September 14, 2016
Andrew Lobel, Manager, Partnership for Public Service
As the Trump and Clinton transition teams begin planning in earnest following their party nominating conventions, one particular focus of attention will be on regulations the outgoing administration has in the pipeline. These regulatory and executive actions are referred to as “midnight” regulations because they are issued close to the end of the outgoing president’s term. Such actions can be a way for an administration in its final months to ensure that important or potentially controversial policy priorities are sustained, though most such rules are routine and intended to implement priorities that were initiated prior to the transition period.
Midnight Regs Are Nothing New
“Midnight” regulations first came into the political lexicon in 1980 when the Carter administration published 24,531 pages of rules in the Federal Register in the three months between Election Day and the inauguration. Both the George H.W. Bush and Clinton administrations issued a large number of new regulations in their final months in office as well. Public administration scholar Jay Cochran has found that since 1948, the “general tendency has been for regulations…to increase” during the “midnight” period. This three month period is especially important because federal law mandates a 30 to 60 day waiting period for rules to take effect, depending on their potential impact.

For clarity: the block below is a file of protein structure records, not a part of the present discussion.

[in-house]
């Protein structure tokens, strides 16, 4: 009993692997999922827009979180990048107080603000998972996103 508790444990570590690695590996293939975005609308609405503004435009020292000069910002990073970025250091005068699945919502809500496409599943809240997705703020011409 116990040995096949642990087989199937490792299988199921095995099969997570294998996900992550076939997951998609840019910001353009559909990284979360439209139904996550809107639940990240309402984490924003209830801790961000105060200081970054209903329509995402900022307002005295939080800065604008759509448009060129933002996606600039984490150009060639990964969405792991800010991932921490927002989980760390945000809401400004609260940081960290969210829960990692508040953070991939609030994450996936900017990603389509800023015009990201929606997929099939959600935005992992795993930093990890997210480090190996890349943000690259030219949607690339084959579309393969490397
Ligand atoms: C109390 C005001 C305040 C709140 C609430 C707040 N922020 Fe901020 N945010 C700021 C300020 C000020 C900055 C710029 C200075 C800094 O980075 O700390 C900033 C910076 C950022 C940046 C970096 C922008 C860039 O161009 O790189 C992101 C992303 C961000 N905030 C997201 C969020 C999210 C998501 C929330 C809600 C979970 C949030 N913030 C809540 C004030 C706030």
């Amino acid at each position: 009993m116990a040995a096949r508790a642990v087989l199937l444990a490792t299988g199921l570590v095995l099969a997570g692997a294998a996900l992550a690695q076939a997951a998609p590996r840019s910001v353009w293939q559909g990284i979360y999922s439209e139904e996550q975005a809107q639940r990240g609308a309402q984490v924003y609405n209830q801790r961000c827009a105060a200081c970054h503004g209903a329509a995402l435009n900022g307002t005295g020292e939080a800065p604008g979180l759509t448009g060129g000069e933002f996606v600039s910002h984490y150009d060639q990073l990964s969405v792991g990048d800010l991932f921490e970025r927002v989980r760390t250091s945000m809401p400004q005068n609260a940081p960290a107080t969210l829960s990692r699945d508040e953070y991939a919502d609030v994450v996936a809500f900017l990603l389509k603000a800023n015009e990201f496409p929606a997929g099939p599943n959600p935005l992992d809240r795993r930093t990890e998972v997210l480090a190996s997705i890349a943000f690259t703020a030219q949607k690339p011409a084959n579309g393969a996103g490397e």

Every incoming administration since at least President Reagan has issued a moratorium on the issuance of pending regulations at the very beginning of its term. Reviewing the regulations of the outgoing administration has been a critical part of the work of past transition teams, particularly when a change of political party is involved. For example, the policy team of George W. Bush’s 2000 transition tracked, analyzed and, when necessary, prepared to stop all regulations and executive orders under development or released by the Clinton administration. President-elect Obama’s 2008 transition team had a similar function.
Clock Ticking on Current Regulations
Recent administrations have made an effort to limit the issuance of midnight regulations on their way out of office. In 2008, Bush Chief of Staff Josh Bolten issued a memorandum requiring all regulations to be proposed no later than June 1 and issued no later than November 1.
The Obama administration has taken similar action. Howard Shelanski, administrator of the Office of Information and Regulatory Affairs, issued a memo to agency deputy secretaries on Dec. 15, 2015, requiring agencies to “strive to complete their highest priority rulemakings by the summer of 2016.” On July 6, the House also has stepped in by passing the Government Reform and Improvement Act of 2016 (H.R. 4361). The bill includes a provision that would establish a moratorium on the publishing of new regulations between Election Day and the inauguration.
However, the Senate still must act before the measure becomes law.
For more information on “midnight” regulations and their impact on transition, download the Partnership’s Presidential Transition Guide.